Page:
As it currently stands I was unable to change the president-elect’s status as he prepared to get up and running for the 2014-15 year. I had to direct him to the person in his club who was registered as a 30, the same person who was not keeping the list up to date in the first place. Both of us, of course, felt some frustration in not being able to complete the task.

From my perspective, if I am to be of assistance to the Clubs in the District, I believe ClubRunner should create a system which permits one District member to be of such assistance to the Clubs. If a club wished to opt out of such assistance they could have a setting within the club website to set such a parameter. The default should be set on opt-in-to-assistance.

I am left asking, “Is this really a violation of a club’s autonomy or of a Rotarian’s privacy or should it be viewed as an acceptable level of statistical management by Rotary International as delegated to the District Governor to oversee?”

This is especially true in the case of the second example, where RI appears to lack data on the Club’s executive. I discovered this when using the Rotary Location App on an iPad where RI had no name for a Club president. In fact there were three such clubs and these were the same three clubs which did not have “Data Integration” activated and had no website so activation had to be set at the R.I. website. After three years with no action and because I could see the president’s e-mail address and could reset the password, I took the liberty of attempting to login as the club president. RI had no record of the president’s e-mail so I could not login as I had hoped. Obviously, it was never provided using the regular mail to RI.

In discovering this situation I wrote to the three club-presidents involved and only one responded.

The day is fast approaching when paper will no longer be a medium of information exchange. Already, registration for many community activities, such as swimming lessons can only be done on-line. Eventually, the only way a new member to Rotary will be registered is also on-line.

It makes little sense to prevent the Director of Communication from assisting either a club member from changing a security level or the District Governor from ensuring all president’s are recorded with RI even going so far as to register the name with RI on his or her behalf.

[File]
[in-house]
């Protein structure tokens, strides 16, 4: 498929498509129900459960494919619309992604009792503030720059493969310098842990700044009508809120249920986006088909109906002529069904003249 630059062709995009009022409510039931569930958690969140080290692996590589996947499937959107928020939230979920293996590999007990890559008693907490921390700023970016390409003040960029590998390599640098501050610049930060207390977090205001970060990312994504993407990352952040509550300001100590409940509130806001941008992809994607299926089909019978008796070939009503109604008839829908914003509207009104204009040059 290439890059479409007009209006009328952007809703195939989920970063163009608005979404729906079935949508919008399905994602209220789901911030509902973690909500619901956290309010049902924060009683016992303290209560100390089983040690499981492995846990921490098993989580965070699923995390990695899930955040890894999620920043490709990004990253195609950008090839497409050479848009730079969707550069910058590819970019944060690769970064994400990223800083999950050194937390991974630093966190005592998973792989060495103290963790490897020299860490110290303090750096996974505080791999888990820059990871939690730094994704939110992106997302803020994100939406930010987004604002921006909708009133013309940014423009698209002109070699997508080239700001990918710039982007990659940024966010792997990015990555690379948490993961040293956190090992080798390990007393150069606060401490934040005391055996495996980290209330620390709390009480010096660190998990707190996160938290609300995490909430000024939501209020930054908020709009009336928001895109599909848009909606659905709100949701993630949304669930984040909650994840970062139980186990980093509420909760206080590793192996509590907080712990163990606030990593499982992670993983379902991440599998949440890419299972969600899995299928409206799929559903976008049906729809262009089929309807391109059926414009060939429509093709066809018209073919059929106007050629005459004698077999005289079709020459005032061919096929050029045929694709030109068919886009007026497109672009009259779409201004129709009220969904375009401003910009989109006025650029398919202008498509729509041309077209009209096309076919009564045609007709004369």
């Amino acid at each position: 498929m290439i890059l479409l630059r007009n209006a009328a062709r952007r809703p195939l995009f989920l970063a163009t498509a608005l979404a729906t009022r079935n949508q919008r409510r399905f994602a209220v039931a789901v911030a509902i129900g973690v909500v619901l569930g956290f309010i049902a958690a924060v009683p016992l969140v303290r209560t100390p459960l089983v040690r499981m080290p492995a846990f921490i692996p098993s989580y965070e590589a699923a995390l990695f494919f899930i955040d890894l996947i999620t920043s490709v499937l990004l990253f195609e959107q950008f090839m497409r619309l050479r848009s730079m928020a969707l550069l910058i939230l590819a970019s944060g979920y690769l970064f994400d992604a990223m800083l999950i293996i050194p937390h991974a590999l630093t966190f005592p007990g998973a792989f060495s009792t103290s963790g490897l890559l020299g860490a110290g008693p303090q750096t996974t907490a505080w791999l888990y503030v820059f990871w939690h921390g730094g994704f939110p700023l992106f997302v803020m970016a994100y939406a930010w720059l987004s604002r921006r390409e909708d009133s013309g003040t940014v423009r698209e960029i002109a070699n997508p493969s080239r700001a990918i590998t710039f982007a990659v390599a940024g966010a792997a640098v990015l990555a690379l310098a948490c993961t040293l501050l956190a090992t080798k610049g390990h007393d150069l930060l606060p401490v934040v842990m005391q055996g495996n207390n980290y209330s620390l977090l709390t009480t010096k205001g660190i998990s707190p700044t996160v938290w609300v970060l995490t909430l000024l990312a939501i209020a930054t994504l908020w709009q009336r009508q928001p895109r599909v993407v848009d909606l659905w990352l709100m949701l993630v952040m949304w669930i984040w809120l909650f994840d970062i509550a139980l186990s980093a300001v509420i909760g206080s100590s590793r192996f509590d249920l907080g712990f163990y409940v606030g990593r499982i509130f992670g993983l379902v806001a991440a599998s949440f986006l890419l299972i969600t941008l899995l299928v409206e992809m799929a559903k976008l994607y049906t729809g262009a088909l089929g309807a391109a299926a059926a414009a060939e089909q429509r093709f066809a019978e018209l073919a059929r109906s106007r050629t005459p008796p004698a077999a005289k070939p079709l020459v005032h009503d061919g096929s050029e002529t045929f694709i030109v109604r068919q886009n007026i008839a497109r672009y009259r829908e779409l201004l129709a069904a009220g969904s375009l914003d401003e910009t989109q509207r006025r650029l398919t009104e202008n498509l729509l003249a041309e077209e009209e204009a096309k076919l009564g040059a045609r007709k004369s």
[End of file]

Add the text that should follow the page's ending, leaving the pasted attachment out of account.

As it stands now the question of where the line between the organization’s orderly collection, recording and sharing of data in an electronic format and the line of honouring and protecting a member’s privacy or a club’s desire to be independent of the District and RI, and both’s ability to distrupt the orderly collection and recording of data for the larger organization exists is not very clear.

It is at the very least, time we talked about it.

 

 

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About John Borst

John Borst’s career in education spans the years 1960 to 1996. During those 36 years, he spent an equal amount of time working int he English language, Public and Catholic school boards. Borst taught in both elementary and high school environments. Positions of responsibilities held included department head in Geography, curriculum coordinator of Social and Environmental Studies, Principal, Education Officer with the Ministry of Education, Superintendent of Schools, and Superintendent of Student Services. Borst retired in 1996 as Director of Education for the legacy Dryden Board of Education. During this time, Borst has lived in the Ontario communities of Brampton, Toronto, Newmarket, Thunder Bay, Aurora and Dryden. Currently, Borst splits his time between Dryden and Toronto. Since retirement, Borst has served as a Supervisory Officer with a remote School Authority; been a freelance writer of articles on education in particular for Education Today, the magazine of the Ontario Public School Boards’ Association (OPSBA); founded and edited from 2006 - 2010 the Education blog Tomorrow’s Trust: A Review of Catholic Education; and from 2003-2010 was a trustee of the Northwest Catholic District School Board.